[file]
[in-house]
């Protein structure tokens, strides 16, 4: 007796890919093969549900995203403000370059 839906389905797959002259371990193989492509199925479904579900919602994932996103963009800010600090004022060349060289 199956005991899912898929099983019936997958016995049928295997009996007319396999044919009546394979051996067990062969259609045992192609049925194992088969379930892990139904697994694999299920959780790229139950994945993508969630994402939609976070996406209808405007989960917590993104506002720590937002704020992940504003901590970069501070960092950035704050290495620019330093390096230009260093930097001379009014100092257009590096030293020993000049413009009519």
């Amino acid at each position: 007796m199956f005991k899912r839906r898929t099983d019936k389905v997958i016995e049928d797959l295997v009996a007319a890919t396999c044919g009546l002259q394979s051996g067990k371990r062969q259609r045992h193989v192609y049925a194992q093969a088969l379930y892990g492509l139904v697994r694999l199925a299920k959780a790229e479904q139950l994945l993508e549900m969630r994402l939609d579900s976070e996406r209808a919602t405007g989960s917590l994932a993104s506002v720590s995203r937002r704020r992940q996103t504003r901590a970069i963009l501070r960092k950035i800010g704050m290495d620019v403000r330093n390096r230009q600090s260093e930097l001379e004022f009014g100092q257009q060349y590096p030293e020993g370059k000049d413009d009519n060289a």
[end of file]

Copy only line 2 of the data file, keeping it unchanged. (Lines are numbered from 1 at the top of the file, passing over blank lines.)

């Protein structure tokens, strides 16, 4: 007796890919093969549900995203403000370059 839906389905797959002259371990193989492509199925479904579900919602994932996103963009800010600090004022060349060289 199956005991899912898929099983019936997958016995049928295997009996007319396999044919009546394979051996067990062969259609045992192609049925194992088969379930892990139904697994694999299920959780790229139950994945993508969630994402939609976070996406209808405007989960917590993104506002720590937002704020992940504003901590970069501070960092950035704050290495620019330093390096230009260093930097001379009014100092257009590096030293020993000049413009009519």